Monday, 29 June 2015
Put away the free market dogma. Uber needs regulating.
As much as one can and should complain about the price of London taxis and their aversion to going south of the river after midnight, this is very much a problem created by government.
It is after all government who insists on drivers going through intensive training, carrying various licences and insurances, and driving a vehicle that costs twice that of a well spec'd Toyota Avensis. Government has made it impossible for them to run a competitive service - and the outdated fare protection schemes explain why you can't get them to go south of the river.
For them to then have government sit on its hands in response to Uber and tell drivers to be more competitive is a slap in the face. It is councils who rightly insist on a particular type of vehicle, accessible to the disabled that conform to a series of public service requirements, and for traffic reasons alone, the system must be well regulated.
Were it not regulated you'd have so many drivers clogging up the roads fishing for fares that nothing would get done, making the returns so slight that the London cab system would collapse in entirety. It wouldn't take long after an incidence of rape for people to start demanding registration. Meanwhile road space is at a premium in London. The only way to manage scarcity, or at least the best way, is through price mechanisms.
When London streets are clogged with cars there is little value or merit in hailing any kind of cab. The simple fact is that London is a space with multiple demands upon it thus it does need regulating and it does need to be managed and planned. Enter Uber which practically overnight throws that all in the bin, driving cabbies out of business to the point where we have a free for all, with those aforementioned diminishing returns - and the result, nobody can ever find a taxi at all - especially not if you're disabled. We have rules as to which kind of licences can accept a hail on the street, but Uber in essence has electronic hailing which unfairly gets round the law.
So this isn't simply a libertarian wet dream of the plucky upstart sparking healthy competition. It uses the letter of the law to defeat the spirit of the law - and the result being that cabbies, with five year loans on £40k vehicles go bust, taking their families down with them. Cabbies have every right to be pissed off and to want something done about Uber.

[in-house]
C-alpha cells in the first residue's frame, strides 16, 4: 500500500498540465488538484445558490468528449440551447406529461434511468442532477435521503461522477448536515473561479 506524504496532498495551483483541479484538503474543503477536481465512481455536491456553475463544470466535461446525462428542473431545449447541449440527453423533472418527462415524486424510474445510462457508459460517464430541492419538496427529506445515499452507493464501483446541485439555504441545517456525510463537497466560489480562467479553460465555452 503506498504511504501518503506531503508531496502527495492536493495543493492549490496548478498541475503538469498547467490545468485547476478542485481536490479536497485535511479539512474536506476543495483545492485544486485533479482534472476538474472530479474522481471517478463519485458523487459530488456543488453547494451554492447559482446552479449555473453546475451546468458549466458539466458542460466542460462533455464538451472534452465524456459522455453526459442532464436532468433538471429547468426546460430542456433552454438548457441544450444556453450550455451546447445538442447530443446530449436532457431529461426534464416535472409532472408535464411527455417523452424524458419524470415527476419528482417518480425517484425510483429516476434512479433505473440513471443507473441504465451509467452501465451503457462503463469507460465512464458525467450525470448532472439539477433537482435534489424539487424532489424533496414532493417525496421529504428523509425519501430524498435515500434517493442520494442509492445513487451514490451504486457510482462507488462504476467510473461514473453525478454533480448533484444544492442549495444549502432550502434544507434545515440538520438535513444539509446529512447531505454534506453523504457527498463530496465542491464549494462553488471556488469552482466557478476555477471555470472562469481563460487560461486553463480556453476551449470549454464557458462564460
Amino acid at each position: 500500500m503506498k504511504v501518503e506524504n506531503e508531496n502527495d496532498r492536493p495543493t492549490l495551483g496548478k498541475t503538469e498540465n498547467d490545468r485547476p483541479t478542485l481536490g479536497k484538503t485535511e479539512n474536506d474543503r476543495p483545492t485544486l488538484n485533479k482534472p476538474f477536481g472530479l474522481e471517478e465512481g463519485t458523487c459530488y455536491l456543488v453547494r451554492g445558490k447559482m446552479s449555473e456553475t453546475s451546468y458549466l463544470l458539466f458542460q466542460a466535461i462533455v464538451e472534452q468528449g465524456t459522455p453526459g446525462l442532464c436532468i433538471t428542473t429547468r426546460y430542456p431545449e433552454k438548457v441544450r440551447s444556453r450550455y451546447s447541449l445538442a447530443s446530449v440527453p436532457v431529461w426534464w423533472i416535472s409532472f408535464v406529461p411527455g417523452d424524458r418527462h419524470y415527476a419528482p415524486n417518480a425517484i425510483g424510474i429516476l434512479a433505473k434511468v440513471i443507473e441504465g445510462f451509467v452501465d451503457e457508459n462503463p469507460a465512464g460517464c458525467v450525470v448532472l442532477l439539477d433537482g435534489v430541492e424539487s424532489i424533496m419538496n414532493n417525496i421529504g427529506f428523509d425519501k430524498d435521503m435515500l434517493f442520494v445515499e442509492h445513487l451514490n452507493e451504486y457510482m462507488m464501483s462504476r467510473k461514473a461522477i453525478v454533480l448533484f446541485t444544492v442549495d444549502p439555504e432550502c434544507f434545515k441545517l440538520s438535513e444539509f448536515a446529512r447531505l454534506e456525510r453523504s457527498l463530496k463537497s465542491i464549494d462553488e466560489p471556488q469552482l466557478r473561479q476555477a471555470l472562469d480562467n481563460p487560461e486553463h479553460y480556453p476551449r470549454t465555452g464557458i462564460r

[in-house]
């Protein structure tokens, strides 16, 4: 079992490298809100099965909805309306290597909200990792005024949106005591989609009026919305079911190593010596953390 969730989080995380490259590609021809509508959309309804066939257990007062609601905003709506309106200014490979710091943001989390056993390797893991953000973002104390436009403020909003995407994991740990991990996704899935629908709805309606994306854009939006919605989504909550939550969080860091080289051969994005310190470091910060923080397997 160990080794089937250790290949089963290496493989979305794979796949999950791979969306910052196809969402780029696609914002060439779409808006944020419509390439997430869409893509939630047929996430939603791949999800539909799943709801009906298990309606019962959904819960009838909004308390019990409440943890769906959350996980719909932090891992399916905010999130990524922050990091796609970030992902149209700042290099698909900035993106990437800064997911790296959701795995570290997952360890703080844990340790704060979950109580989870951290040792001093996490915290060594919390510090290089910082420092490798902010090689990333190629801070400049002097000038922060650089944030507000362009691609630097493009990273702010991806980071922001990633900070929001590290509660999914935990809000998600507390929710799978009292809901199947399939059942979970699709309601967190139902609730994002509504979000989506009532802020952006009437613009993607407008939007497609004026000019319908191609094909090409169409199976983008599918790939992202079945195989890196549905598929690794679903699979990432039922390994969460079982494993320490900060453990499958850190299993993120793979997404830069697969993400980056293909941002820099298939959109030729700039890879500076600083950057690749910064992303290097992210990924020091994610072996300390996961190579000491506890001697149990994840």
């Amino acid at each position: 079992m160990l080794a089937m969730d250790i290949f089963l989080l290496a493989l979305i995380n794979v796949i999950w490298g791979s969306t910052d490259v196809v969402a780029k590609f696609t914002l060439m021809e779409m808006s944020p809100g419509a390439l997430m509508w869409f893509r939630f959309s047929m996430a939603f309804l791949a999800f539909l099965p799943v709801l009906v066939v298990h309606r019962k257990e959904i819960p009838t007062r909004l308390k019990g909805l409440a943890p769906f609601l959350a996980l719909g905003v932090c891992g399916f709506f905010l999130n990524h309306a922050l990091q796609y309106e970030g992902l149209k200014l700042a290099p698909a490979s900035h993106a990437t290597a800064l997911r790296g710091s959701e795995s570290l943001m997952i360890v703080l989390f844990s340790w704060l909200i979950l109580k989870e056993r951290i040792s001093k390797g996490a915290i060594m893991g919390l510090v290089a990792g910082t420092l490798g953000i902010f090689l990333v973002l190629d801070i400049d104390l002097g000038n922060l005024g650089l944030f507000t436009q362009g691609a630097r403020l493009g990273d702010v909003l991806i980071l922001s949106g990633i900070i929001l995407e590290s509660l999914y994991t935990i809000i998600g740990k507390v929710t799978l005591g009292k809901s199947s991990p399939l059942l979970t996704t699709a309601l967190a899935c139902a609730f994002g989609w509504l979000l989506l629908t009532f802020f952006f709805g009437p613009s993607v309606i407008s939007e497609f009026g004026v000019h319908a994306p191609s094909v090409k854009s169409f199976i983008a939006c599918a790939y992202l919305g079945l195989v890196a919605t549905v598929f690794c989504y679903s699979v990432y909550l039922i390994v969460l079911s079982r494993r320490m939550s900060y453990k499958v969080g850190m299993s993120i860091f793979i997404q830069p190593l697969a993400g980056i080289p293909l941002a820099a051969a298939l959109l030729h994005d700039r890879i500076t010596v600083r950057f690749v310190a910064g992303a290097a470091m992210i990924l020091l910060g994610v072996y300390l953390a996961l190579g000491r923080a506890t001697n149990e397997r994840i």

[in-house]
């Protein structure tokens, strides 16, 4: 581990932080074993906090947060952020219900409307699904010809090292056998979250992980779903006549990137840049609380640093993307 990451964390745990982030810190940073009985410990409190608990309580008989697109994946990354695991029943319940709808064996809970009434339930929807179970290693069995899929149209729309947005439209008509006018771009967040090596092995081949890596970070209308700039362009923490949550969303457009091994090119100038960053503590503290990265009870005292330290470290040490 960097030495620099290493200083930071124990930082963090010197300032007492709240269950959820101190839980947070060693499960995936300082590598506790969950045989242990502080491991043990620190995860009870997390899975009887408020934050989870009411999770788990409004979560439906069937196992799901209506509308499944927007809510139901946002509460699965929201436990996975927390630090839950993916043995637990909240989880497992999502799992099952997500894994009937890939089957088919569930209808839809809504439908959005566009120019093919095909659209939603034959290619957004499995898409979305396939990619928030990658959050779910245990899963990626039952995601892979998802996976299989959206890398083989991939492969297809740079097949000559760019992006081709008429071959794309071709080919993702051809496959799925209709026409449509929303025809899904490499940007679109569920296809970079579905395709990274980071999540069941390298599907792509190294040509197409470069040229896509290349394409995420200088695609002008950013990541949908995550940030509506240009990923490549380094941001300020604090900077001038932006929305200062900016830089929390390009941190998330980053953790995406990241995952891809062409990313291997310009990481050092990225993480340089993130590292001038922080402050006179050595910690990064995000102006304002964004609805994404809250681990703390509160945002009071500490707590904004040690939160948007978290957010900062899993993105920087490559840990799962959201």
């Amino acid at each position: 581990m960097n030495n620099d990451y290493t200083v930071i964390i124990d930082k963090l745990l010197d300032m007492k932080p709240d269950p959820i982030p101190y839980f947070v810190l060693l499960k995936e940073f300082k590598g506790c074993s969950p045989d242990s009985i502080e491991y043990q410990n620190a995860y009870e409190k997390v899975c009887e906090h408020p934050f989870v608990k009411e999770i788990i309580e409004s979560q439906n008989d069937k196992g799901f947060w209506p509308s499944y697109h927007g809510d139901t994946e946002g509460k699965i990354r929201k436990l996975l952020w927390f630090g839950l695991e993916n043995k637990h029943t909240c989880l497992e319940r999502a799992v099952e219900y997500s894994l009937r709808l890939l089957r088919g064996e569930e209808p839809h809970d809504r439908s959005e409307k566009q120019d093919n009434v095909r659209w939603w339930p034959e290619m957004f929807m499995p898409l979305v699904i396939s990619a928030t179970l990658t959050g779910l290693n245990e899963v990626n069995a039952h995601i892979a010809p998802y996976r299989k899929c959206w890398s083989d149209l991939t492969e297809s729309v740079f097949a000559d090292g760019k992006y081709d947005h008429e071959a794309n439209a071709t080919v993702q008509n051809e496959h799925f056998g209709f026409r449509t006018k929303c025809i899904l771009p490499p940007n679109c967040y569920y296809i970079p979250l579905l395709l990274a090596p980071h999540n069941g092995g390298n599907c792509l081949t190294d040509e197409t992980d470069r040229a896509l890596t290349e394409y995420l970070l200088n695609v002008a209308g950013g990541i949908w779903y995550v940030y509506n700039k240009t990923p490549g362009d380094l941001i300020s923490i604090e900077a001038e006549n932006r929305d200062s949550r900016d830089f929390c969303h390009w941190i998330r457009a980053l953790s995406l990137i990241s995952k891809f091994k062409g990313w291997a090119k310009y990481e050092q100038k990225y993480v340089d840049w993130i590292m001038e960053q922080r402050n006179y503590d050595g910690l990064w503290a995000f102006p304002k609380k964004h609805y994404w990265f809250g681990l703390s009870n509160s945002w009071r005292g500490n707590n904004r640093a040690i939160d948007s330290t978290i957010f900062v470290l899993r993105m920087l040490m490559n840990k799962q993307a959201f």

That does not mean to say there isn't space for Uber, nor is there there any excuse for what French cabbies have been doing this week, tipping and burning Uber cars. It's just that Uber operates in a legal vacuum, and if we want a well managed capital transport system, they will have to toe the line too, lest they find themselves also unable to make a living when the bottom falls out of the market.
So why don't I have much sympathy for cabbies? Well, as much as I resent paying £50 to do a relatively short journey, it is they who have had the collective power to bring it down. The unions are well known for bringing the city to a standstill when they want more pay, but as much as a union exists to protect the interests of workers, it is also there to ensure the continuance of an industry. Do you remember the last city wide taxi strike the last time the registration fees were put up? No. Me either. If anyone could hold the authorities to account for the added costs it's the unions. Where have they been in all this?
The truth however is that Londoners will have to suck it up and stop moaning. London roads are oversubscribed, traffic has persistent and expensive externalities which everybody pays for, financially and in terms of health and well-being. It's your choice to live there - so you necessarily accept that taxis are expensive. If you want a cheap life, move to Bradford.
There is never going to be a free market in London public transport and let's pray there never is. Nothing would work in such a rationed space. We're talking about a city that has gridlock at 3am on a Saturday - a place where drivers are belligerent and selfish. The one useful thing London should have done a long time ago is switch to 24 hour operations on the tubes, and that's what will probably make room in the market for a little competition, but a free market is the last thing we want.
Cabbies are right to want something done about Uber before it comes to the crunch, but before they do, they should demand some reforms and regulatory modernisation in their own shop first. What is inexcusable though is the government's complete abdication of responsibility. This is their mess, inaction is not an option and the consequences will be bad if something is not done soon.